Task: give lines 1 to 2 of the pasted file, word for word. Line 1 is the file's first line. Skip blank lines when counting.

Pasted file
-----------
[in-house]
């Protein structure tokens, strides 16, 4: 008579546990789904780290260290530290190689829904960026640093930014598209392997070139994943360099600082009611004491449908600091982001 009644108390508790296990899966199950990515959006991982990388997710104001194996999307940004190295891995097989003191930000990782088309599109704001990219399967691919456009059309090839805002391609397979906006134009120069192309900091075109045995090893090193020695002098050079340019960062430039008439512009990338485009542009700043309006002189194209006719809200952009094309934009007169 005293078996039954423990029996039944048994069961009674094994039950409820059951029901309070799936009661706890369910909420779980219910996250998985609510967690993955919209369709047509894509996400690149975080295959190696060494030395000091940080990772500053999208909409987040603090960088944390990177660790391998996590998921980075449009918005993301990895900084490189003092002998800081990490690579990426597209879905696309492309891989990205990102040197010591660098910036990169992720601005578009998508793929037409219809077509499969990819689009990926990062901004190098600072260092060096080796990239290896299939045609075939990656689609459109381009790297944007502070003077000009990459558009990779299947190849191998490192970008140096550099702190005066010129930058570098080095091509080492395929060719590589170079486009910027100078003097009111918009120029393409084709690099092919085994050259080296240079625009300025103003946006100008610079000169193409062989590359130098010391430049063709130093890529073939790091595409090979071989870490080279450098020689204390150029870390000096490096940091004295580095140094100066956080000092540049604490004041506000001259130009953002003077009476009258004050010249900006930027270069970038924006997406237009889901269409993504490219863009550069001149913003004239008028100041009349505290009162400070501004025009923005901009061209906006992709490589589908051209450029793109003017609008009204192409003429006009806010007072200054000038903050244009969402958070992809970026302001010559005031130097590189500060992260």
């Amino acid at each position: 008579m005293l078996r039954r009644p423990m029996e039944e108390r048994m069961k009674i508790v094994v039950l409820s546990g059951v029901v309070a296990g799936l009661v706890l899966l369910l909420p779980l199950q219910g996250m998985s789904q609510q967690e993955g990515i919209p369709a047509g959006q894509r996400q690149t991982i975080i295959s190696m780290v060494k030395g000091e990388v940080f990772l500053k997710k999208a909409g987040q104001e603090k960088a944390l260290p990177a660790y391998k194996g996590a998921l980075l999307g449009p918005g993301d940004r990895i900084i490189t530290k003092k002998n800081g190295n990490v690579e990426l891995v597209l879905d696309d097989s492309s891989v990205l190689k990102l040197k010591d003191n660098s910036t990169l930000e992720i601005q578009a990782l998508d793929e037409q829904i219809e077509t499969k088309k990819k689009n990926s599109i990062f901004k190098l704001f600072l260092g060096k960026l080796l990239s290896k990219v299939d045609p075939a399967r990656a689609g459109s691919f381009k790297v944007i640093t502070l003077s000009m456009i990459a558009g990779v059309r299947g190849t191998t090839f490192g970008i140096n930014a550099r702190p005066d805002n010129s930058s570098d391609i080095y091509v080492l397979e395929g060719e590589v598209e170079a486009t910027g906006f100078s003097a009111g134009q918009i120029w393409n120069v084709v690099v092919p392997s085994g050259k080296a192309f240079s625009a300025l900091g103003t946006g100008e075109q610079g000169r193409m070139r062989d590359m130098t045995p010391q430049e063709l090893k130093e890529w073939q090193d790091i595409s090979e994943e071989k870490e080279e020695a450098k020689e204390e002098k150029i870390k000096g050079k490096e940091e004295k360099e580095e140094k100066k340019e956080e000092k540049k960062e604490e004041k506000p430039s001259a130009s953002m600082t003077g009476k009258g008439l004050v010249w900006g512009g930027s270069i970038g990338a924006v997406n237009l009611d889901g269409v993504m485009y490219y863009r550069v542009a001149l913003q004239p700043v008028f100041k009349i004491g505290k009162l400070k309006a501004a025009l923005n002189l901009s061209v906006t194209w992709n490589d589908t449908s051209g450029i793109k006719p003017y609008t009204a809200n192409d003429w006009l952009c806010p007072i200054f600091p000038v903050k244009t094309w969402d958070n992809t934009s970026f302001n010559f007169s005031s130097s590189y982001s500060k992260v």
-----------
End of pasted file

[in-house]
């Protein structure tokens, strides 16, 4: 008579546990789904780290260290530290190689829904960026640093930014598209392997070139994943360099600082009611004491449908600091982001 009644108390508790296990899966199950990515959006991982990388997710104001194996999307940004190295891995097989003191930000990782088309599109704001990219399967691919456009059309090839805002391609397979906006134009120069192309900091075109045995090893090193020695002098050079340019960062430039008439512009990338485009542009700043309006002189194209006719809200952009094309934009007169 005293078996039954423990029996039944048994069961009674094994039950409820059951029901309070799936009661706890369910909420779980219910996250998985609510967690993955919209369709047509894509996400690149975080295959190696060494030395000091940080990772500053999208909409987040603090960088944390990177660790391998996590998921980075449009918005993301990895900084490189003092002998800081990490690579990426597209879905696309492309891989990205990102040197010591660098910036990169992720601005578009998508793929037409219809077509499969990819689009990926990062901004190098600072260092060096080796990239290896299939045609075939990656689609459109381009790297944007502070003077000009990459558009990779299947190849191998490192970008140096550099702190005066010129930058570098080095091509080492395929060719590589170079486009910027100078003097009111918009120029393409084709690099092919085994050259080296240079625009300025103003946006100008610079000169193409062989590359130098010391430049063709130093890529073939790091595409090979071989870490080279450098020689204390150029870390000096490096940091004295580095140094100066956080000092540049604490004041506000001259130009953002003077009476009258004050010249900006930027270069970038924006997406237009889901269409993504490219863009550069001149913003004239008028100041009349505290009162400070501004025009923005901009061209906006992709490589589908051209450029793109003017609008009204192409003429006009806010007072200054000038903050244009969402958070992809970026302001010559005031130097590189500060992260």